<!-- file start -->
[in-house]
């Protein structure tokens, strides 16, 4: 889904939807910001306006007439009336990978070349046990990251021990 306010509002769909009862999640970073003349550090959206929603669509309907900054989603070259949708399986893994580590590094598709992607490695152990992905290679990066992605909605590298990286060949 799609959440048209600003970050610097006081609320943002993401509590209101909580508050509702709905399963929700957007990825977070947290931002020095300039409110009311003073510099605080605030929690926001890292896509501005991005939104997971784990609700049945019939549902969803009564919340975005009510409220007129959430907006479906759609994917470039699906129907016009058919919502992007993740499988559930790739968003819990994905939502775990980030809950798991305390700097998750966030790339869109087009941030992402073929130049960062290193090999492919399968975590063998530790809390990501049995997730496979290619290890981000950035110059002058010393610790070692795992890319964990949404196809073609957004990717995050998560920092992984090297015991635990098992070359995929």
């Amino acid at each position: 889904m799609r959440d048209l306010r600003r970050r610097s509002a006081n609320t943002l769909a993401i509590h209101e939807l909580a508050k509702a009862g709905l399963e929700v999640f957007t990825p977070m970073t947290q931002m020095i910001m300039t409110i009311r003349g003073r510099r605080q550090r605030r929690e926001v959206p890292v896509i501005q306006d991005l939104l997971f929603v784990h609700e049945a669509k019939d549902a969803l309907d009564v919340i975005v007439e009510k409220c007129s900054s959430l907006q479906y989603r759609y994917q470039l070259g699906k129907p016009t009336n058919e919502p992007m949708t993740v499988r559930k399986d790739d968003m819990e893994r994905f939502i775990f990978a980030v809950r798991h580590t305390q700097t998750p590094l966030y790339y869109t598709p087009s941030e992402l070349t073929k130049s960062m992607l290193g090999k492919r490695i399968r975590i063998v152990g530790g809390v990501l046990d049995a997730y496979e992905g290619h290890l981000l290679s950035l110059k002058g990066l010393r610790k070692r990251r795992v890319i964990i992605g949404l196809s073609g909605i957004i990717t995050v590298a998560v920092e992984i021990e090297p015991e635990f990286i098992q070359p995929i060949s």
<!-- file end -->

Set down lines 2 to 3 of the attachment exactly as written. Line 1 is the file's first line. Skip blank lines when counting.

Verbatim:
């Protein structure tokens, strides 16, 4: 889904939807910001306006007439009336990978070349046990990251021990 306010509002769909009862999640970073003349550090959206929603669509309907900054989603070259949708399986893994580590590094598709992607490695152990992905290679990066992605909605590298990286060949 799609959440048209600003970050610097006081609320943002993401509590209101909580508050509702709905399963929700957007990825977070947290931002020095300039409110009311003073510099605080605030929690926001890292896509501005991005939104997971784990609700049945019939549902969803009564919340975005009510409220007129959430907006479906759609994917470039699906129907016009058919919502992007993740499988559930790739968003819990994905939502775990980030809950798991305390700097998750966030790339869109087009941030992402073929130049960062290193090999492919399968975590063998530790809390990501049995997730496979290619290890981000950035110059002058010393610790070692795992890319964990949404196809073609957004990717995050998560920092992984090297015991635990098992070359995929």
């Amino acid at each position: 889904m799609r959440d048209l306010r600003r970050r610097s509002a006081n609320t943002l769909a993401i509590h209101e939807l909580a508050k509702a009862g709905l399963e929700v999640f957007t990825p977070m970073t947290q931002m020095i910001m300039t409110i009311r003349g003073r510099r605080q550090r605030r929690e926001v959206p890292v896509i501005q306006d991005l939104l997971f929603v784990h609700e049945a669509k019939d549902a969803l309907d009564v919340i975005v007439e009510k409220c007129s900054s959430l907006q479906y989603r759609y994917q470039l070259g699906k129907p016009t009336n058919e919502p992007m949708t993740v499988r559930k399986d790739d968003m819990e893994r994905f939502i775990f990978a980030v809950r798991h580590t305390q700097t998750p590094l966030y790339y869109t598709p087009s941030e992402l070349t073929k130049s960062m992607l290193g090999k492919r490695i399968r975590i063998v152990g530790g809390v990501l046990d049995a997730y496979e992905g290619h290890l981000l290679s950035l110059k002058g990066l010393r610790k070692r990251r795992v890319i964990i992605g949404l196809s073609g909605i957004i990717t995050v590298a998560v920092e992984i021990e090297p015991e635990f990286i098992q070359p995929i060949s």